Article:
Mega church in a consumer culture….



I’ve also been checking out a conversation with my emergent kiwi mate titled,’Praise God from whom all economies of scale flow ‘ and added my tid-bit too. Here it is cut & pasted for your convenience.

I think that in the past, modern Christendom was so much part of the cultural tapestry of our societies ( NZ, Aus, Canada, USA, Europe etc. ), church was a natural part of that landscape. That religious fabric is being worn away as our societies are moving from a modern to some kind of post- modern fashion. Another way of saying it is that once Christendom was like a sea that covered our societies landscapes and now it’s been reduced to pools, which are getting smaller, and there is a kind of amalgamation occurring – formation of mega churches. Among other things, Mega churches are reflective of our consumeristic culture where we can shop for all our spiritual goods and services in one place – a spirituality of entitlement. It also serves as a ‘ watering hole ‘ in the midst of a perceived dry , barren and dangerous landscape. What we might be seeing is the last ‘ Hurrah ‘ of modern Christianity before the pool dries up. Meanwhile, our societies are becoming more distant.

Our context is changing and the Church along with the Gospel must be contextualized as we engage new societal fashions or landscapes that are forming.
This is where the ‘ Emergent ‘ expressions of Church have a place. In short, I believe that we must emphasize a local – ‘ indigenous ‘ , wholistic, visible presence of Church. The local church must be recovered but perhaps more reflective of the neighbourhood that it finds itself in. By indigenous I mean we must study that context and seek to ‘ translate ‘ church and the gospel to it’s surroundings – not synchronize but contextualize, there’s a difference. I say wholistic because we need to dismantle our compartmentalized approach to faith – what we eat, where we shop, justice for the poor, environmental issues, to name a few, are growing concerns in our transforming culture – do we have a counter cultural voice here ? I say visible because we are supposed to be a shining light. for example, I personally am not in favour of house churches. I’ve been a part of one and I found it to be quite insular, self absorbed and at times elitist… Not to mention, void of eclesiology. And for the most part, invisible…. Steve I like the fact that you belong to ‘ Opawa ‘ Baptist church. It speaks of locality and it has a visible presence. It’s ongoing challenge will be to contextualize, become a indigenous expression of Church there. Steve, if your church was to close down tomorrow, would the rest of the community of Opawa miss you ?… Or even notice ?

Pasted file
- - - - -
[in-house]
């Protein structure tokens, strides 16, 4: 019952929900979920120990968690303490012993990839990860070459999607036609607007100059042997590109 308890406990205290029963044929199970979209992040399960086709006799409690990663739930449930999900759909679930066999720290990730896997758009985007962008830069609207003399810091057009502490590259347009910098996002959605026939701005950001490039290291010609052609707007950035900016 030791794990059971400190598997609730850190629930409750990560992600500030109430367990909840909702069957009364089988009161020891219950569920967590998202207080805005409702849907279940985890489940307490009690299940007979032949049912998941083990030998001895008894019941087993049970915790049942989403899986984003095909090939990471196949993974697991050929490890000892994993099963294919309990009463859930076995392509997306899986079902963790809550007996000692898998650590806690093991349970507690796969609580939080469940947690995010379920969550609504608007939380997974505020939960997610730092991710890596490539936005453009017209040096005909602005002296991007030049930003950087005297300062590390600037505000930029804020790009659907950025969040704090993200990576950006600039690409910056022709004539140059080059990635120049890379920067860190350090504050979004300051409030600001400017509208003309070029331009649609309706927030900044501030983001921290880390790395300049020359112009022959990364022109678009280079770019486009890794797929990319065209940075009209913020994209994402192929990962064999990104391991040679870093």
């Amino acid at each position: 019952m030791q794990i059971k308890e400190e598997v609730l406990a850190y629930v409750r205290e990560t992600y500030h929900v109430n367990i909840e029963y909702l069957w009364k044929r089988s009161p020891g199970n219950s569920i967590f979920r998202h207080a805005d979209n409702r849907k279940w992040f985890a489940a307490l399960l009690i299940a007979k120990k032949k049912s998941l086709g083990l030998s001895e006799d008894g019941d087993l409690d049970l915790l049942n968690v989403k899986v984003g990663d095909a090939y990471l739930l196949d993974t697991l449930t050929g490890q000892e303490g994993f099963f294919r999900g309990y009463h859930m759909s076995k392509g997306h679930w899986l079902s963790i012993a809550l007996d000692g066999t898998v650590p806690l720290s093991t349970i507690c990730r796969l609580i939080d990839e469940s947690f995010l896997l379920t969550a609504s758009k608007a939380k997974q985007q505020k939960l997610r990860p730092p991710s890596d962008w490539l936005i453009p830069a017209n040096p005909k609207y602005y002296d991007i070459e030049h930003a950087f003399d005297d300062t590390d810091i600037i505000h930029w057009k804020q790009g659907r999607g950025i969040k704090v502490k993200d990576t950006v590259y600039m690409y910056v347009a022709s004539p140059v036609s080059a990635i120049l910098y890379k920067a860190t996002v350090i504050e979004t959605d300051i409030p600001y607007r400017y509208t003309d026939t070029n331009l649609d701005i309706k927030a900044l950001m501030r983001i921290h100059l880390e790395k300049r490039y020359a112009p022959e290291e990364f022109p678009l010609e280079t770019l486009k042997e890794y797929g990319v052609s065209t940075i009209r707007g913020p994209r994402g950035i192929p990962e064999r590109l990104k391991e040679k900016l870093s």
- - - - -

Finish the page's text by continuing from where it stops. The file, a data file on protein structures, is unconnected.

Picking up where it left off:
Who will lead the revolution ?… I’m not sure if its a revolution, maybe more of a re-definition. It will be guys( or Women ) like you Steve, visionaries and leaders who will boldly go where no modern Christian leader has gone before. I also think it won’t so WASP’y( White Anglo Saxon Protestant dominated ) and I’d also say that grass roots initiatives will become more the norm.

Those enmeshed in Consumerism will be happy with mega church and probably stay there. Some will become disillusioned and leave, others will embark on the journey, adventure, and mystery with you.

My initial thoughts,

Tangira.

2 comments

  1. ron · September 30, 2007

    “I believe that we must emphasize a local – ‘ indigenous ‘ , wholistic, visible presence of Church.”Paul, I couldn’t agree more. I think as churches we really need to look at ” what ” it is that surrounds our communities. The more we understand what surrounds us, the better we can engage it.

  2. Anonymous · October 4, 2007

    Paul I hear your voice, NZ accent and all.Paige

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